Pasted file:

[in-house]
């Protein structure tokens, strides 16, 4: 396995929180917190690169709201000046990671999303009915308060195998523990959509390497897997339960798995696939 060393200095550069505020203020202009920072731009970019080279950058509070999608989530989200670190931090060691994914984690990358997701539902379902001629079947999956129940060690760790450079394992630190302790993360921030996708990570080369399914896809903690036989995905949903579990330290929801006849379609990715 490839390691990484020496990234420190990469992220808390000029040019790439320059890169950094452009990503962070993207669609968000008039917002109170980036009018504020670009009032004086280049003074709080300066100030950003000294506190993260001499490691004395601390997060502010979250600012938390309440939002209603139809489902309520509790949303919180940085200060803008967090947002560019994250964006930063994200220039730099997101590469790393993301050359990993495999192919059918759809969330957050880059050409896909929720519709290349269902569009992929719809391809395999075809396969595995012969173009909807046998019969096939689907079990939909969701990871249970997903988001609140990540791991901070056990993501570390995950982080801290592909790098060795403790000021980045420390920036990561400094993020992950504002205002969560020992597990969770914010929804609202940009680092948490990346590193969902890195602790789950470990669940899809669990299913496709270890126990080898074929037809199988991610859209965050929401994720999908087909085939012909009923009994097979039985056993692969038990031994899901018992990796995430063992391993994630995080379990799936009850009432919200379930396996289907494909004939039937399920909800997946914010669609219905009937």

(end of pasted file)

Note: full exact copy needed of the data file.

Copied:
[in-house]
């Protein structure tokens, strides 16, 4: 396995929180917190690169709201000046990671999303009915308060195998523990959509390497897997339960798995696939 060393200095550069505020203020202009920072731009970019080279950058509070999608989530989200670190931090060691994914984690990358997701539902379902001629079947999956129940060690760790450079394992630190302790993360921030996708990570080369399914896809903690036989995905949903579990330290929801006849379609990715 490839390691990484020496990234420190990469992220808390000029040019790439320059890169950094452009990503962070993207669609968000008039917002109170980036009018504020670009009032004086280049003074709080300066100030950003000294506190993260001499490691004395601390997060502010979250600012938390309440939002209603139809489902309520509790949303919180940085200060803008967090947002560019994250964006930063994200220039730099997101590469790393993301050359990993495999192919059918759809969330957050880059050409896909929720519709290349269902569009992929719809391809395999075809396969595995012969173009909807046998019969096939689907079990939909969701990871249970997903988001609140990540791991901070056990993501570390995950982080801290592909790098060795403790000021980045420390920036990561400094993020992950504002205002969560020992597990969770914010929804609202940009680092948490990346590193969902890195602790789950470990669940899809669990299913496709270890126990080898074929037809199988991610859209965050929401994720999908087909085939012909009923009994097979039985056993692969038990031994899901018992990796995430063992391993994630995080379990799936009850009432919200379930396996289907494909004939039937399920909800997946914010669609219905009937």